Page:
2020 is the year of the U. S. Census
The census is mandated by the U. S. Constitution [Article 1, Section 2] to be taken every 10 years and to count all persons, as defined by law, residing in the U. S. of A. This includes the 50 states, the District of Columbia, the 5 permanently inhabited island territories, and all civilian/military federal employees stationed abroad, including dependents. The first census took place in 1790 as directed by Thomas Jefferson.
it is illegal for the census bureau to provide any information gathered, to be used for anything other than the census itself. All information is confidential, and cannot be used by any government agency or court; additionally, no information other than the statistical findings can be shared with the public.
The general calendar for this event is as follows:
- March 12-20; Households will receive an invitation in the mail to respond online to the census questionnaire. Some households might also receive a paper questionnaire and or directions on how to respond to the census questionnaire via telephone.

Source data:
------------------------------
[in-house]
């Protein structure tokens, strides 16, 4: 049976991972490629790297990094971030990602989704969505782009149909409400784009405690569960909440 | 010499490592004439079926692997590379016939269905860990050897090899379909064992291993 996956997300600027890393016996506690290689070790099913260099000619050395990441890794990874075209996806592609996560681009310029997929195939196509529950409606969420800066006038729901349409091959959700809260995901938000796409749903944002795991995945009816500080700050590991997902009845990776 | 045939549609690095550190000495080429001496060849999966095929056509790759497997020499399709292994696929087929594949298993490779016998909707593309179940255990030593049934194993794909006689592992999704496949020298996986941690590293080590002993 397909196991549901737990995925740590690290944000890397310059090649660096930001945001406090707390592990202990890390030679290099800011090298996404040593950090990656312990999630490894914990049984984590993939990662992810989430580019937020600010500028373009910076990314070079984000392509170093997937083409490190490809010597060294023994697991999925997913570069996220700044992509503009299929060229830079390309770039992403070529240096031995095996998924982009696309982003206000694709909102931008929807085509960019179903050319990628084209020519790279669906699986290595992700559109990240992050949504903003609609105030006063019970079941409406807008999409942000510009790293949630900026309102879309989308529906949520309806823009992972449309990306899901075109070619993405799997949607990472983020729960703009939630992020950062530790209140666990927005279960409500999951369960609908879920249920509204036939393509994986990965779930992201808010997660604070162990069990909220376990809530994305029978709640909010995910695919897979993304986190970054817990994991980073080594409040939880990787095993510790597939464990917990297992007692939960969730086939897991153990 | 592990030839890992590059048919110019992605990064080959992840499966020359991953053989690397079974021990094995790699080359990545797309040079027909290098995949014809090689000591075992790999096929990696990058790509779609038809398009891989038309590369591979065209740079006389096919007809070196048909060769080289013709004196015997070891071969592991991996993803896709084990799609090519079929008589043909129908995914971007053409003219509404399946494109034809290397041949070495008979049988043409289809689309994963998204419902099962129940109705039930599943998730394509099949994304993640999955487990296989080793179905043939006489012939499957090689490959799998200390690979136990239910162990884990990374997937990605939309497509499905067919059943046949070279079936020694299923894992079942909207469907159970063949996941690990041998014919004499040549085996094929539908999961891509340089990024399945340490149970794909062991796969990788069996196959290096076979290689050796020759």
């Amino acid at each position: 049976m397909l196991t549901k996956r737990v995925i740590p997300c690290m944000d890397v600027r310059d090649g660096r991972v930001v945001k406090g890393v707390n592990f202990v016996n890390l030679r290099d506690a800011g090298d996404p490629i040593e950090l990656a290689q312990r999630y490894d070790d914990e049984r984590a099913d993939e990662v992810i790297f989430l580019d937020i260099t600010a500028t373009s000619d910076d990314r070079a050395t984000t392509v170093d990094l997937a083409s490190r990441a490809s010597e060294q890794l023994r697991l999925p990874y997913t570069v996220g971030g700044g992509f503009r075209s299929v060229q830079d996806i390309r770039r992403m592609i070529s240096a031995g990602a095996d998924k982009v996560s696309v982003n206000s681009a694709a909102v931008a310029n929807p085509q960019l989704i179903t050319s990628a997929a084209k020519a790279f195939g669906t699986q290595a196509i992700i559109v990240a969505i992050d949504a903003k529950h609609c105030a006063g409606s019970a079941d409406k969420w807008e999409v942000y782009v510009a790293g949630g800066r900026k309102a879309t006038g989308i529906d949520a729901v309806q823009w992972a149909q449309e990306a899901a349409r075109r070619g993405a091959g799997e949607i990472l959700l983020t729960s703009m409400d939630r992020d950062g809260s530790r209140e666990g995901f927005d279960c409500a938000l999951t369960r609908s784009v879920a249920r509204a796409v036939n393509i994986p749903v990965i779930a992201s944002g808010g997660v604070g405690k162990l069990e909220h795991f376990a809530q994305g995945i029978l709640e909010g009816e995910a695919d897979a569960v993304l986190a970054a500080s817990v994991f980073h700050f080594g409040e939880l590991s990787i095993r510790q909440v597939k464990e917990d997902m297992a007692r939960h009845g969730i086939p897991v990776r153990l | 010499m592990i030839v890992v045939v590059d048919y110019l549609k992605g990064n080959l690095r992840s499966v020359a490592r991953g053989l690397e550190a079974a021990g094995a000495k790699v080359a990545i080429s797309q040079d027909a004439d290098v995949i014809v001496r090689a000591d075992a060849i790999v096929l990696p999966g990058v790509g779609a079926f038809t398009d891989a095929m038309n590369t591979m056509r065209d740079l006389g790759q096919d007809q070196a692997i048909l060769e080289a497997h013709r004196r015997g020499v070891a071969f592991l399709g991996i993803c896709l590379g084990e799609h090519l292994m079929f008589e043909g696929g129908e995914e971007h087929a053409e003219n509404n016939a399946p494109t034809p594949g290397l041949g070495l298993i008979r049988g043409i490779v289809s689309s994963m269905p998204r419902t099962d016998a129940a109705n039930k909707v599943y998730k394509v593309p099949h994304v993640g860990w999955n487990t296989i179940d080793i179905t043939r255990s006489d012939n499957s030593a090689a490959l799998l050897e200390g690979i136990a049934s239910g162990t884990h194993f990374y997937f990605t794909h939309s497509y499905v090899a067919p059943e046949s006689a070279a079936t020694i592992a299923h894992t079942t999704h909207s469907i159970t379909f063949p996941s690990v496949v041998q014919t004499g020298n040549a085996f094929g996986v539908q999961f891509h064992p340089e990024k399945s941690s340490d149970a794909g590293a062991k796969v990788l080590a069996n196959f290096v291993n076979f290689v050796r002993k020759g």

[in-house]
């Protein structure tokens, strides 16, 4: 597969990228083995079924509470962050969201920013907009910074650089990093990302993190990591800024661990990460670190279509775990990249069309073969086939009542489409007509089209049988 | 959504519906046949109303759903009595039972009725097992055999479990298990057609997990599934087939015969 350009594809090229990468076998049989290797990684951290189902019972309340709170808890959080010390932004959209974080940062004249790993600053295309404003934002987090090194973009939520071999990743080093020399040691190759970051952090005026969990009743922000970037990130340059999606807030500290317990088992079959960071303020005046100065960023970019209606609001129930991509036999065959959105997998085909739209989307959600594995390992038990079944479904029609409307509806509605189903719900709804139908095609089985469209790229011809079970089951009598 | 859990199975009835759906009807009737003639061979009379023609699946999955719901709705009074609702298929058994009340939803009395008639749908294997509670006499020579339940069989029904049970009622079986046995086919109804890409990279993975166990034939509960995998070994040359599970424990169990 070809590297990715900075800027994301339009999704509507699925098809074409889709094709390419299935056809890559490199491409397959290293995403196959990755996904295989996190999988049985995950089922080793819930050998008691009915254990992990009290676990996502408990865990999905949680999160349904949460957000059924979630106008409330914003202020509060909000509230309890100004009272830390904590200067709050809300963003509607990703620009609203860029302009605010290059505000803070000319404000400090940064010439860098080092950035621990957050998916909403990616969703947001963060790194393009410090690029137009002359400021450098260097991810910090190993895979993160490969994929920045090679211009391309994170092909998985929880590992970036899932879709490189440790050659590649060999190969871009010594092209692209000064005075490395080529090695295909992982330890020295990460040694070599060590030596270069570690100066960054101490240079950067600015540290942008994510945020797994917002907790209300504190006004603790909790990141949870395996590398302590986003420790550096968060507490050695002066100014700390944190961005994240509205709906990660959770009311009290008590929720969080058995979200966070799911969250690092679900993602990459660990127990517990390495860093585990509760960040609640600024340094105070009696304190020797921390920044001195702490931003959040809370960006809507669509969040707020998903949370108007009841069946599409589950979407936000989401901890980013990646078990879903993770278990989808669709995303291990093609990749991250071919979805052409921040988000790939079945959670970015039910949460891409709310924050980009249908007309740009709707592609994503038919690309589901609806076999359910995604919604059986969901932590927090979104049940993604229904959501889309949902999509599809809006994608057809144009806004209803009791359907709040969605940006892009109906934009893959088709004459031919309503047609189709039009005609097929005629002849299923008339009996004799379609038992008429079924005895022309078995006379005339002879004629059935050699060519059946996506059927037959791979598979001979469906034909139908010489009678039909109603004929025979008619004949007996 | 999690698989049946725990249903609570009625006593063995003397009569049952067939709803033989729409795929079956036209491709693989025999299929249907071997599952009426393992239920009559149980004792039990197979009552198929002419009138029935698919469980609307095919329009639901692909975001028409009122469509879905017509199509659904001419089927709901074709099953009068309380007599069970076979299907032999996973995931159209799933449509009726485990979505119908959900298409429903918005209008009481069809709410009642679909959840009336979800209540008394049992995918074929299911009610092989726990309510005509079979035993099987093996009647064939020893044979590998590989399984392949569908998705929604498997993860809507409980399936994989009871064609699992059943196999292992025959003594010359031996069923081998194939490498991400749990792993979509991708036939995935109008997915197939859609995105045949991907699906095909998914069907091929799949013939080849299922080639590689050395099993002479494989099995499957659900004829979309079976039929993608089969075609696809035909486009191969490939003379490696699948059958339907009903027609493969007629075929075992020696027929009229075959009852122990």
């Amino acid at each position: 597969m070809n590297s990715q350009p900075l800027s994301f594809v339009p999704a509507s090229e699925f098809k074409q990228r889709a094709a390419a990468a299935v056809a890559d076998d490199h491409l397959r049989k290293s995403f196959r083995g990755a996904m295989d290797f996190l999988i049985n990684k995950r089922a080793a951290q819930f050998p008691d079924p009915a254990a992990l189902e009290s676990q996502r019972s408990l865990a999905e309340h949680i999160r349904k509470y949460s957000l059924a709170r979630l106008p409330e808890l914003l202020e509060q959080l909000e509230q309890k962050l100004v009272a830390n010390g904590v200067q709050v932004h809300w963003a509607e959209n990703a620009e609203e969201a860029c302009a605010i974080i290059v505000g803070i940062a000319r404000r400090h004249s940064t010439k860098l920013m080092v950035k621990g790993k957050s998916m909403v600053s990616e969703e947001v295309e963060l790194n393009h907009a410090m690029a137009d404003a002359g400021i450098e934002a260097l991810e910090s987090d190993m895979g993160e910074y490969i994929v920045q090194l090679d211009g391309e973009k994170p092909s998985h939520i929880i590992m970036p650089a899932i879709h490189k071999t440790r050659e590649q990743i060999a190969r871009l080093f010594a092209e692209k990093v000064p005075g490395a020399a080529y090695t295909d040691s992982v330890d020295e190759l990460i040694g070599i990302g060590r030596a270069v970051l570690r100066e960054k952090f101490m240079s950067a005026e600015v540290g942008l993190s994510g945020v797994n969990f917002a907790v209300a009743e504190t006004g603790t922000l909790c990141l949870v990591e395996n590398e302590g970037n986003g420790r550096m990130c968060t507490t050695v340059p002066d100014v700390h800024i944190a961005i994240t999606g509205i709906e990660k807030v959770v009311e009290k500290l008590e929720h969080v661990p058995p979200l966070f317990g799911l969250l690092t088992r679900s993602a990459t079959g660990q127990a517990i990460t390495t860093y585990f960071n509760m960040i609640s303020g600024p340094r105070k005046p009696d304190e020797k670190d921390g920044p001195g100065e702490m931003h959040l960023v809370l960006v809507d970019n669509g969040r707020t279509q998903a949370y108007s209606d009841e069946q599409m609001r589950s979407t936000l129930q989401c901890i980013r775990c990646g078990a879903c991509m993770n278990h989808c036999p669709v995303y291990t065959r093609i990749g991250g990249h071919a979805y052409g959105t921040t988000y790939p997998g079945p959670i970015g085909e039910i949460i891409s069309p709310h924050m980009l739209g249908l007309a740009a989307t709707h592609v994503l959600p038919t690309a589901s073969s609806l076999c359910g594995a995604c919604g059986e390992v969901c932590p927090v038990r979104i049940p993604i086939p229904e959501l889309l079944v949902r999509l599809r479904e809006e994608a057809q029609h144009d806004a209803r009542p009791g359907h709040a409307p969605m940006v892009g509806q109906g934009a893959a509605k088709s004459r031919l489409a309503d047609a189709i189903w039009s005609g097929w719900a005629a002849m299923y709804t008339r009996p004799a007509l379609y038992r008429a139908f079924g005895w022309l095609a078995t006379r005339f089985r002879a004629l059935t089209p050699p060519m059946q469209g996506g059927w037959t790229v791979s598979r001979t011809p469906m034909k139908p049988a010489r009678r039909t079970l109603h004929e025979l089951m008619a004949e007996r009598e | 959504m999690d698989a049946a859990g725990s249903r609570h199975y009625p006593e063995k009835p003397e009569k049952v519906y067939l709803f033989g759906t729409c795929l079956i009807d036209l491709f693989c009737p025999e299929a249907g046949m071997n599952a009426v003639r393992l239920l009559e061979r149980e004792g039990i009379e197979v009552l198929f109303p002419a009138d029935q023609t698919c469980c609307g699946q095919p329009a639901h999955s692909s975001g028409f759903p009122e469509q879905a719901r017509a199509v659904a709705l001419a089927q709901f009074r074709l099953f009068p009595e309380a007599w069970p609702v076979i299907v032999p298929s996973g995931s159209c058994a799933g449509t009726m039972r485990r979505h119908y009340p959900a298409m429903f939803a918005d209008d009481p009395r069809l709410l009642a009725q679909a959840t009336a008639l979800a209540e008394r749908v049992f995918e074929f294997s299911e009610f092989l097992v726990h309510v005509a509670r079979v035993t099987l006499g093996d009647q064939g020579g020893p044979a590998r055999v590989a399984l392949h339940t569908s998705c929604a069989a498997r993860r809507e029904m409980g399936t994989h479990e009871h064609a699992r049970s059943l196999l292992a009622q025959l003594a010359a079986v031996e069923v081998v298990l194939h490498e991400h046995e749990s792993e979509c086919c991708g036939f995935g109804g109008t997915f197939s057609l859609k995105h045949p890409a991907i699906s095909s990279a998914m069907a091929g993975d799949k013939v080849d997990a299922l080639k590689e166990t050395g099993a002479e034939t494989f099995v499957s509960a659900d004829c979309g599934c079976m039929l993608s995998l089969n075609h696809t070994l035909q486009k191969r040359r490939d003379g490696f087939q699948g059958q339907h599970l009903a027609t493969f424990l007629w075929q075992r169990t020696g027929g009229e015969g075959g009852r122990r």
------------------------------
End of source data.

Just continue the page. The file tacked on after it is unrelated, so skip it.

- March 16-24; Households will receive a reminder letter.
If you have not responded as yet.
- March 26- April 3; Households will receive a reminder postcard.
- April 8-16 Households will receive a reminder letter with a paper questionnaire enclosed.
- April 20-27; A final reminder postcard will be sent.
- Thereafter, census takers will follow up with in-person surveys/questionnaires.
2020 Election Year
2020 is election year. In addition to the General Election (Nov 3rd), the Primary Election (Aug 11th); this year now has the Presidential Primary Election. The Presidential Primary Election is only the 5th occurrence in the state of Minnesota, previously years being 1916, 1952, 1958, and 1992.
This year, there were 4 major political parties eligible to participate in the Presidential Primary Election. Only the Republican party and the Democratic-Farm-Labor party of Minnesota chose to submit candidates for this election.
Each of the represented parties will have their own ballot. Prior to you actually voting; your registration, residence and party you are choosing to submit your vote will be determined. Since each ballot is identified to a specific party, privacy concerns may appear to be more stringent.
The Republican party will only have one candidate on their ballot. The DFL party will have multiple candidates and the option of write-ins and uncommited.